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How to Unlock a Locked DVD Case

Updated February 21, 2017

A DVD case used for rentals, for example, from the Blockbuster chain of DVD rental stores, can be protected by a locking mechanism that will ruin the DVD inside if opened. A rented DVD whose case has accidentally been left locked does not have to be returned for unlocking--you can unlock it safely yourself using magnets acquired from a hobby store, hardware supply or even taken out from a broken hard drive. The magnets will unlock the locking mechanism in the case so that the DVD can be removed safely and viewed. No specialised skills are needed and the procedure will also work on those locked DVD cases that are purchased from a rental store's "used" bin.

Hold the DVD case horizontally by the edges in one hand. Place the flat side of one of the two magnets on the right top edge of the DVD case closest to you.

Move the magnet across the length of the DVD case toward the left until it pushes back caused by an attraction to an interior metal tab. Leave the magnet alone at the point where it pushed back.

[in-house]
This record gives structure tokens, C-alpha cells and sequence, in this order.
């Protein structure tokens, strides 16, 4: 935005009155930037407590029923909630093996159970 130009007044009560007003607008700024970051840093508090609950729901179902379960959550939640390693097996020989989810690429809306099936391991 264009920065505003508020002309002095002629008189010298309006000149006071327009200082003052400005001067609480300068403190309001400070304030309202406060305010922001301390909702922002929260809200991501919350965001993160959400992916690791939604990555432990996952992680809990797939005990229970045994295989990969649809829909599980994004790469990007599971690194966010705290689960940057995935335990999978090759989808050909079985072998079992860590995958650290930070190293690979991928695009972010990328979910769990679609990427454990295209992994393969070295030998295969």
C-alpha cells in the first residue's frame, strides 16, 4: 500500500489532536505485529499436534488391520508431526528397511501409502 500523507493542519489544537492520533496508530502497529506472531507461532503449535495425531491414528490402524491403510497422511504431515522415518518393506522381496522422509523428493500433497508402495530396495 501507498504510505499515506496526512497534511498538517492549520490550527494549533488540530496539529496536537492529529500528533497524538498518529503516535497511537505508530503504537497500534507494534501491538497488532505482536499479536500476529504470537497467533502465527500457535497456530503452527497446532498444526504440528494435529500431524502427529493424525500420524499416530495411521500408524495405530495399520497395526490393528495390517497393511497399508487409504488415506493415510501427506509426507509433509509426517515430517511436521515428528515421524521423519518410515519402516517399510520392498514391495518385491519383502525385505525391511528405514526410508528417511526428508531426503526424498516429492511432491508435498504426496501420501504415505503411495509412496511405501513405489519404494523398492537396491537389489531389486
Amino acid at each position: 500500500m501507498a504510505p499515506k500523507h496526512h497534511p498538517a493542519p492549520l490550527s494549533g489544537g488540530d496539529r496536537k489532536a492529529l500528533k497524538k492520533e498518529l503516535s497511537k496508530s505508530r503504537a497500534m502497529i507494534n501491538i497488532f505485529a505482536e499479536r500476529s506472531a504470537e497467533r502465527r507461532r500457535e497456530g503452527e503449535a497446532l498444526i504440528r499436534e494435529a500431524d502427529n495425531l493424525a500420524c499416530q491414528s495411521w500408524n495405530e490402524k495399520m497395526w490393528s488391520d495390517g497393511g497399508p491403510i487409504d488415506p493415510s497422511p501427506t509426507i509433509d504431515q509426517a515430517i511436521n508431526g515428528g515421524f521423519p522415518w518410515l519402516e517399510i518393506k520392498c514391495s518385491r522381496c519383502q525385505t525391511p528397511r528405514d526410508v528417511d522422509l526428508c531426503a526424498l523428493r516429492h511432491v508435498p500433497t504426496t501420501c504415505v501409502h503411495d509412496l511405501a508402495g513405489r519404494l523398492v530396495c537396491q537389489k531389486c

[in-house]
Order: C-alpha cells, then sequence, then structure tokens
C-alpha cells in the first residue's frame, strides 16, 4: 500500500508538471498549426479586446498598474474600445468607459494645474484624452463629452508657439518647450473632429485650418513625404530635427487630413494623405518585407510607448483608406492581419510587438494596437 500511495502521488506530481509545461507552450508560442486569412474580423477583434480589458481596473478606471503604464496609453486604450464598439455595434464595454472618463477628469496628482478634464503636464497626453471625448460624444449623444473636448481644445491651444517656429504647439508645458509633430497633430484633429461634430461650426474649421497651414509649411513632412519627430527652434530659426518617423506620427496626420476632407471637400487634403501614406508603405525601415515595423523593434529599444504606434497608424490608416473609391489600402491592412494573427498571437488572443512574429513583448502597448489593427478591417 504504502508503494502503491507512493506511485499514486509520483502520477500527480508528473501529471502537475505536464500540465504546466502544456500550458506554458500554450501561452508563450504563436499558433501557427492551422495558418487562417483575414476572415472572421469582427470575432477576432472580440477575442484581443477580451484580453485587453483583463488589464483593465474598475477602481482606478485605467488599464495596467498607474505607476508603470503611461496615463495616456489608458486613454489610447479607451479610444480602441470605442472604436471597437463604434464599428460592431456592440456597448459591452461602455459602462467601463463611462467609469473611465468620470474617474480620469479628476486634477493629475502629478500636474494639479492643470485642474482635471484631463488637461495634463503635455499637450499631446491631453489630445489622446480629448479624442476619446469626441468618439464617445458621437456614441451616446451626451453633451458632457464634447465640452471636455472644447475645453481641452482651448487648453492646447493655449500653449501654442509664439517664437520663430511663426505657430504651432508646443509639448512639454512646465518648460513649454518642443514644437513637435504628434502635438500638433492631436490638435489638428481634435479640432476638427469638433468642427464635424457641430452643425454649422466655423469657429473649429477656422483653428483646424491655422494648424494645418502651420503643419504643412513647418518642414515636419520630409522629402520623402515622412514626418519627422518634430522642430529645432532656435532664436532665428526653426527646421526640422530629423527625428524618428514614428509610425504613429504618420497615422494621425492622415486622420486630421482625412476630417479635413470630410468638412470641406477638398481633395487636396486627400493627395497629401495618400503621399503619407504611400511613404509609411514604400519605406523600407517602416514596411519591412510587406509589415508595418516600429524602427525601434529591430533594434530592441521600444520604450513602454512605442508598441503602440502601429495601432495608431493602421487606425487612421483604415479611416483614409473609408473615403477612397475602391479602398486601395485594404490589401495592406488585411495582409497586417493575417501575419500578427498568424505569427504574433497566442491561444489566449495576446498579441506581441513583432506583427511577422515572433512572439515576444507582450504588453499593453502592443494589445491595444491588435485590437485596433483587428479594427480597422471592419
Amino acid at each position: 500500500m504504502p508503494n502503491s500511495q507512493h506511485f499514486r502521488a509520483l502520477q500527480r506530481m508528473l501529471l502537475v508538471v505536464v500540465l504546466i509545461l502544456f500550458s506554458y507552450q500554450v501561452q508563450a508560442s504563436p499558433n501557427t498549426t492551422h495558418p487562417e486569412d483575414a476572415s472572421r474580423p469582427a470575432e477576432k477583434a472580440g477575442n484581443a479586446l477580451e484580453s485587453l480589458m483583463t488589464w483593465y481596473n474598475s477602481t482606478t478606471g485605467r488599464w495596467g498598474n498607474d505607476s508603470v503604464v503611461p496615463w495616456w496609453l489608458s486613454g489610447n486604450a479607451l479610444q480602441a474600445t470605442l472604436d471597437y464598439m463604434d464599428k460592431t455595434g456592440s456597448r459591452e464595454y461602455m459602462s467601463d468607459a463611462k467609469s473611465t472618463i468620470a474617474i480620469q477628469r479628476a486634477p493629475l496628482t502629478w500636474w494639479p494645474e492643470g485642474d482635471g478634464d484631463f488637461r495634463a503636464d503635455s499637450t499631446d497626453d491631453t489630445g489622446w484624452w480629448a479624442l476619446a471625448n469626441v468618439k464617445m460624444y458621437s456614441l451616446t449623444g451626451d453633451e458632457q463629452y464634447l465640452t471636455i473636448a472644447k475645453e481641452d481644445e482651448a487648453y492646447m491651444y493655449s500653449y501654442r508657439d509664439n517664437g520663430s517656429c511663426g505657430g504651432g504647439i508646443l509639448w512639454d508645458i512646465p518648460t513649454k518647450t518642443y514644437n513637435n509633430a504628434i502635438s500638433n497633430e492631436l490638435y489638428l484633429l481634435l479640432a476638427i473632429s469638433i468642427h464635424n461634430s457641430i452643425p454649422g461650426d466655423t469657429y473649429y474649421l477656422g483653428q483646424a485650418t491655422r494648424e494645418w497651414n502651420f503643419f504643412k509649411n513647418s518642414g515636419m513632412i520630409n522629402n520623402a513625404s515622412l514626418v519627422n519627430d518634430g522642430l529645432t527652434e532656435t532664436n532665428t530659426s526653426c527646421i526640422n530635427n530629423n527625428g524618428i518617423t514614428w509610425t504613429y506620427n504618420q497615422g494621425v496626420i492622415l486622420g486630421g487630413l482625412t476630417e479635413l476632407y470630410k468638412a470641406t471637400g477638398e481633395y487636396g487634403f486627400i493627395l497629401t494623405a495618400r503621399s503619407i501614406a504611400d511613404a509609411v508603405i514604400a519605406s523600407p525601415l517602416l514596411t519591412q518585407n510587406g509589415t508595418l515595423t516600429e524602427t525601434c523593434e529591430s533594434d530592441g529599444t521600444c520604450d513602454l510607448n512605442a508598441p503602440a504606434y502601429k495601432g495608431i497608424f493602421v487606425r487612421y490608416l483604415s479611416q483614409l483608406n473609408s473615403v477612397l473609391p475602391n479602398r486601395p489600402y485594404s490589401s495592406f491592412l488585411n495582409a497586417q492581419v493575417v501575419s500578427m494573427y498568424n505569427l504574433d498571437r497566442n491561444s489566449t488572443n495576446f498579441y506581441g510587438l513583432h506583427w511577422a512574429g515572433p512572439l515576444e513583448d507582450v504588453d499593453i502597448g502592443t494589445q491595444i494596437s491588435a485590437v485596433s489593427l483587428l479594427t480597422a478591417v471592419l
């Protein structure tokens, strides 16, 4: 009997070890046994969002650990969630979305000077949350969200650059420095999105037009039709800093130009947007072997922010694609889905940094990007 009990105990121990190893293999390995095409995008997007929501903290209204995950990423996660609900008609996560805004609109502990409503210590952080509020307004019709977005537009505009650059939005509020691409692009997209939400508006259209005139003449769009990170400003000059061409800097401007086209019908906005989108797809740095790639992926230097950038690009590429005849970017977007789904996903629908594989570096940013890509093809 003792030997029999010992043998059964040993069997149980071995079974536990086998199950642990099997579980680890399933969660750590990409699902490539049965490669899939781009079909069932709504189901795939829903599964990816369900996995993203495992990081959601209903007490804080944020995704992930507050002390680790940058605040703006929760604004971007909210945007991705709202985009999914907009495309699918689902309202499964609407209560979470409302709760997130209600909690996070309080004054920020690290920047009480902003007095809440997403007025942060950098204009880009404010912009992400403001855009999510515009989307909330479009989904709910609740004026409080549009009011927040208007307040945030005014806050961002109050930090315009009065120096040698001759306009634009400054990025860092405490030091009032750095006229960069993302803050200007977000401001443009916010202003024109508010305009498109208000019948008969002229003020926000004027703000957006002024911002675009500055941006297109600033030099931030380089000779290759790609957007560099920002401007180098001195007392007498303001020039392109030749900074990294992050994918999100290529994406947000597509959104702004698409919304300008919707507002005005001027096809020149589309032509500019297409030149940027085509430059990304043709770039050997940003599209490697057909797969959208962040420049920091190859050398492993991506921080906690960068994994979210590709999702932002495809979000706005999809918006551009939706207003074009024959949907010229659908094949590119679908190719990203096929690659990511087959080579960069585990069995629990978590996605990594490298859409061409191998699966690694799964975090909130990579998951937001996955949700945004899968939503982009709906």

Place the flat side of the other magnet on the bottom right edge of the DVD case closest to you. Move the magnet across the length of the DVD case toward the left until it pushed back in the same manner as the magnet on the top.

Place the index finger of the hand holding the magnet on the underside of the DVD case onto the magnet on the top of the case.

Move both magnets in concert across the length of the DVD case toward the right until a clicking sound is heard--if there is a coloured tab at the centre edge of the case, move the magnets until the tab disappears to the right.

Remove both magnets from the DVD case. Open the DVD case. Remove the DVD.

Tip

The locking mechanism of the DVD case will remain unlocked once the magnets have been used.

Things You'll Need

  • Two neodymium magnets, 1 inch diameter
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About the Author

Marshal M. Rosenthal is a technology maven with more than 15 years of editorial experience. A graduate of Brooks Institute of Photography with a Bachelor of Arts in photographic arts, his editorial work has appeared both domestically as well as internationally in publications such as "Home Theater," "Electronic House," "eGear," "Computer and Video Games" and "Digitrends."